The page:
But on Thursday, all he could think about was the collective effort of the Dodgers’ pitching staff. In two elimination games, the unit -- which boasted baseball’s lowest ERA (3.01) during the regular season -- responded by holding the Giants’ offense to just three runs in 18 innings.
“Kudos to absolutely everybody,” Scherzer said. “They lead the league in homers. Like I said, we have a ton of respect for what [the Giants] can do. So kudos to our staff for being able to pitch as well as we did.”
While the pitching staff was throwing up zeros, the Dodgers’ offense was struggling to get much going against right-hander Logan Webb for the second time in the series. Outside of three Mookie Betts singles, Webb had full control of the Los Angeles lineup. But a Corey Seager RBI double in the sixth inning finally got the Dodgers on the board.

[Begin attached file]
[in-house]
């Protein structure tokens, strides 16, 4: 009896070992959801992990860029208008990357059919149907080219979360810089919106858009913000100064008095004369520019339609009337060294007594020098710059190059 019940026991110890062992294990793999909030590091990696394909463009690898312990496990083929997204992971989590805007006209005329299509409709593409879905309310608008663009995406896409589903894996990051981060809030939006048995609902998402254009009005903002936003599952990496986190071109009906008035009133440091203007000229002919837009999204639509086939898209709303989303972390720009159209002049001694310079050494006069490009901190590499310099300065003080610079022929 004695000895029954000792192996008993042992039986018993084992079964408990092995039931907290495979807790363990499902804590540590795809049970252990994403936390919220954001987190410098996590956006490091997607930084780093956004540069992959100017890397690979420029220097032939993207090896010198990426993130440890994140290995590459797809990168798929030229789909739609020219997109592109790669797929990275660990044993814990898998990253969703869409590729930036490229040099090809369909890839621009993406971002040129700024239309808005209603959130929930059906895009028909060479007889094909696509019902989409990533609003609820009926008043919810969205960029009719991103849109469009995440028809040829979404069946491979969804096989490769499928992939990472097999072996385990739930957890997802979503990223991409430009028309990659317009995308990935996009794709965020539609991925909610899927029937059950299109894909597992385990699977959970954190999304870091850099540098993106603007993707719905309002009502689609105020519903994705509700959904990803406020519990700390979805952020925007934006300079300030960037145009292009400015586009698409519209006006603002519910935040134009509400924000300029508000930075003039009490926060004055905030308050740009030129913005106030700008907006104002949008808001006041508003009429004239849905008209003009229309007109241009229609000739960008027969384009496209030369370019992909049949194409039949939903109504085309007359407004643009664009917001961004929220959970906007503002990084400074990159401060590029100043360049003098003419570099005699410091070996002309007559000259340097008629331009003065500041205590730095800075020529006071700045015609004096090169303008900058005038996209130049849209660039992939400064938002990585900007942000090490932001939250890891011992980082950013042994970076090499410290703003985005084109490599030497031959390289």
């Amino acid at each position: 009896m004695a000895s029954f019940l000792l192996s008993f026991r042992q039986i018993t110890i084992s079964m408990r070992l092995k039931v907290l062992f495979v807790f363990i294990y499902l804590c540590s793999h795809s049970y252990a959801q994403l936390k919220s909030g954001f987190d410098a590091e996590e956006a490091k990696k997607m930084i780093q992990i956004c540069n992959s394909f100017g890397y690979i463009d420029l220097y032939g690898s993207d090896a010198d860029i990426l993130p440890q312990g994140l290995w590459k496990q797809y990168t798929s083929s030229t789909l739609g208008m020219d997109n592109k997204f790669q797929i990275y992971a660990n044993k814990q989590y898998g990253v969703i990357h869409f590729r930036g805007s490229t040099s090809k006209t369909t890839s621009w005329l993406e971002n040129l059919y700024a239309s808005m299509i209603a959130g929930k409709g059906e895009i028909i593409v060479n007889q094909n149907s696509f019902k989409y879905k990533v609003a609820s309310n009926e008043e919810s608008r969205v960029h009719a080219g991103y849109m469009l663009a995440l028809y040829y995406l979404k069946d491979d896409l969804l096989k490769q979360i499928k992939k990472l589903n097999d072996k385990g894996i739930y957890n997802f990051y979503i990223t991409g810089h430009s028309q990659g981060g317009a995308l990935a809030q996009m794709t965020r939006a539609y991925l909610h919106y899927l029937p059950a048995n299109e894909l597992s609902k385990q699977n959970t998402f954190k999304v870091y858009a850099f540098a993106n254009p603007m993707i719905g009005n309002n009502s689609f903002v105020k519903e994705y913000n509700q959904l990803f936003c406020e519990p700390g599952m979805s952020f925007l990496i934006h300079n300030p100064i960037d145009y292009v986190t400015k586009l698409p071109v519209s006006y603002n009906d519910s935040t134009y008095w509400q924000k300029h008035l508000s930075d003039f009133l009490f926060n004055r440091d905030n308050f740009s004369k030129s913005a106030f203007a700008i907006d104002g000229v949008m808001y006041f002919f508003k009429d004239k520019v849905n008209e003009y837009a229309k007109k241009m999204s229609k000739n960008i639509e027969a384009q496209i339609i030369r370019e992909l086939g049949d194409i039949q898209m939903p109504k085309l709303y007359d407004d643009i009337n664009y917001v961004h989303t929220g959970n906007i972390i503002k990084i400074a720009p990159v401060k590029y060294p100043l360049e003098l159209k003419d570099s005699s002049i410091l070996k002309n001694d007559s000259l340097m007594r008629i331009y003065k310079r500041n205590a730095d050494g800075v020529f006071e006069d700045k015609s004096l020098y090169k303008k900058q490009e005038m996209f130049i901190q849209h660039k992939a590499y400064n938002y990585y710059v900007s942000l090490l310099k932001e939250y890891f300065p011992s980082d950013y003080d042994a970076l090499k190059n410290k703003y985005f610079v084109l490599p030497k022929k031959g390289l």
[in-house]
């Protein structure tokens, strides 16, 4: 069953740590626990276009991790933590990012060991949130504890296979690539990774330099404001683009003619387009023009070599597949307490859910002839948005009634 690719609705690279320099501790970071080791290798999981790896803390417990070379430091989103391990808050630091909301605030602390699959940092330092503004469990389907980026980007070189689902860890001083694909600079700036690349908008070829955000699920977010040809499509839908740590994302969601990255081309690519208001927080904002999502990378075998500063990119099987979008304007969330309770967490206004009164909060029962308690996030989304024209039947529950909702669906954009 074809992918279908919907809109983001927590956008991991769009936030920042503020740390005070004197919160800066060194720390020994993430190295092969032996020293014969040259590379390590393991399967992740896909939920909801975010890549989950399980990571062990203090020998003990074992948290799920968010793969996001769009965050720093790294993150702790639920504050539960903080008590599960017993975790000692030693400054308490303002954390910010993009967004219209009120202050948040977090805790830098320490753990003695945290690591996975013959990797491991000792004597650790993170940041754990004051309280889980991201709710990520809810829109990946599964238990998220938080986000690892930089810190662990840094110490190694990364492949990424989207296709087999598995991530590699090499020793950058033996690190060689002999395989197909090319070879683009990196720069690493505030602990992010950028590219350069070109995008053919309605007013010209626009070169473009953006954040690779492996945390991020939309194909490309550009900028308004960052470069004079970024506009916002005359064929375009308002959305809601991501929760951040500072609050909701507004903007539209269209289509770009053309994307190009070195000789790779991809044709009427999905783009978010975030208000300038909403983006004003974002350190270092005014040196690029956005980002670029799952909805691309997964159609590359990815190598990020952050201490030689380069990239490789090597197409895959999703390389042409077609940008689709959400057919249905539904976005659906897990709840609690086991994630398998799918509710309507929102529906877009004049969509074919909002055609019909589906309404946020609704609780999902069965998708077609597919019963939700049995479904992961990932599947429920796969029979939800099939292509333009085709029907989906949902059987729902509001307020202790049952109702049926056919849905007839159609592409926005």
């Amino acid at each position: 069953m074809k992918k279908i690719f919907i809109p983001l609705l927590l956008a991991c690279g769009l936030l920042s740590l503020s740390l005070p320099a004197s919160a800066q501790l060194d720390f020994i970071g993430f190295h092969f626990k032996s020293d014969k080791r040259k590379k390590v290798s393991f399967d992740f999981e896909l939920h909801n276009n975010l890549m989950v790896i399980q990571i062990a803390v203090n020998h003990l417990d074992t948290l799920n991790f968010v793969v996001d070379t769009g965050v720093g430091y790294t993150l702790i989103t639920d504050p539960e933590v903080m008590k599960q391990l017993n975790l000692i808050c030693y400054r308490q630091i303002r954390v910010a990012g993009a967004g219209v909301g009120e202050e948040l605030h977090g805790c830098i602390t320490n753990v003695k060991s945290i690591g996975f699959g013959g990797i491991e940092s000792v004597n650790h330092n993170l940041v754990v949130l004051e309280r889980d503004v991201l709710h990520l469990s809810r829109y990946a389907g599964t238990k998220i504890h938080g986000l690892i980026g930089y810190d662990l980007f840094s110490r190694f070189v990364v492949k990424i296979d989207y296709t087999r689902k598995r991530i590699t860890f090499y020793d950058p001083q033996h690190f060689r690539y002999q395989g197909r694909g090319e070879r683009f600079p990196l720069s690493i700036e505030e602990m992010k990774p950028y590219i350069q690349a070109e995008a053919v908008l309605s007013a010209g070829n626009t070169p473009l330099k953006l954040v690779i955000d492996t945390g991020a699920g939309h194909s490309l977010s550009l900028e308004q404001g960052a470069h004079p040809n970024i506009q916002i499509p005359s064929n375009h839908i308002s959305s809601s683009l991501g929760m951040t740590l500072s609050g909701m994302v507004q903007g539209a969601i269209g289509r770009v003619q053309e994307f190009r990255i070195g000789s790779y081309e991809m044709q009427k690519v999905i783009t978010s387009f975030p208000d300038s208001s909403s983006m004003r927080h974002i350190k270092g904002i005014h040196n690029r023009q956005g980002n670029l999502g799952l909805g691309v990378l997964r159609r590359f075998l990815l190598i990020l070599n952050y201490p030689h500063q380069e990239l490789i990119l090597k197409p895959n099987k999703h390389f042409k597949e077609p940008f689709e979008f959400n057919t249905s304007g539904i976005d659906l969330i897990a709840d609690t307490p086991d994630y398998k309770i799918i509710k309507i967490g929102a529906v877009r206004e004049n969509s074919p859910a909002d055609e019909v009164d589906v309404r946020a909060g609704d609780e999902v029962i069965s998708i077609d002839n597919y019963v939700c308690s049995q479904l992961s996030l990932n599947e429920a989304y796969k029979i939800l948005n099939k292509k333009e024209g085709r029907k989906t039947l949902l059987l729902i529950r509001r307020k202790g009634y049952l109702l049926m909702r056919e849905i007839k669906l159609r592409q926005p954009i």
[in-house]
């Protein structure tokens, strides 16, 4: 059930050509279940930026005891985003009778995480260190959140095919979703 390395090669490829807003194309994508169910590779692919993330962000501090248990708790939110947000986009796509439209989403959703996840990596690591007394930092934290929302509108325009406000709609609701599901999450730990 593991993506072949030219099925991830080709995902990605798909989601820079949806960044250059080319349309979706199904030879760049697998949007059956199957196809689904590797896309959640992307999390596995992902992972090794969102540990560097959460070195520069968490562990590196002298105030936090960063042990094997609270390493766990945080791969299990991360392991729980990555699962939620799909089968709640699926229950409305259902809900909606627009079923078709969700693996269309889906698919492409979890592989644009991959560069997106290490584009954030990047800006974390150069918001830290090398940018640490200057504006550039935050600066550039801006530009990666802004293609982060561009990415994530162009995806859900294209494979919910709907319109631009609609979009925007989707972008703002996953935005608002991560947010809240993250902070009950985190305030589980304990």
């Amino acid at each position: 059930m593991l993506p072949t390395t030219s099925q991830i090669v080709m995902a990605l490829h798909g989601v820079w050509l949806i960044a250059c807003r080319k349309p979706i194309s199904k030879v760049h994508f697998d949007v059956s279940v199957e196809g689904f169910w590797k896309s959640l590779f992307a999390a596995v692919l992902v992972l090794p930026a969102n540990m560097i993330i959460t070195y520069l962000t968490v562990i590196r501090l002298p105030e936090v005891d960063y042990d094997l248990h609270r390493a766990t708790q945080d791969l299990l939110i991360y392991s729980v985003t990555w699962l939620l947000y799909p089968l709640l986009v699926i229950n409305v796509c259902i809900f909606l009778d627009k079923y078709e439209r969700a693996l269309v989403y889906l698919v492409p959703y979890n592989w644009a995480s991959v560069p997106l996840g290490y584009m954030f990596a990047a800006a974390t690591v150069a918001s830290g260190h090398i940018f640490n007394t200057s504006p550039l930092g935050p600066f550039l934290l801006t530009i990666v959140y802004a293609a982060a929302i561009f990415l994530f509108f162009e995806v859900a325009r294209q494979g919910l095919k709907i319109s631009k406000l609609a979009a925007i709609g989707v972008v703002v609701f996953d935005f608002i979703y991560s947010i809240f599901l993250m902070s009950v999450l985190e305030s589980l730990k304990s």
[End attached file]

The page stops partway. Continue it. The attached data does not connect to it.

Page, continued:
Once the Giants went into the bullpen, the task didn’t get much easier for the Dodgers. Doval has established himself as a force on the mound for the Giants, and he showed his dominance in Game 3 of the series. But after a Justin Turner hit-by-pitch and a Gavin Lux single, the stage was set for Bellinger, who is no stranger to the big moment.
When the Dodgers need a clutch hit, Bellinger seems to always rise to the occasion. His game-winning homer in Game 7 of last year’s NLCS against the Braves sent the Dodgers to the World Series. He also opened the scoring in Game 1 of the 2020 World Series against the Rays with a long homer off Tyler Glasnow. In this series, Bellinger had already delivered a clutch two-run double in the Game 2 win.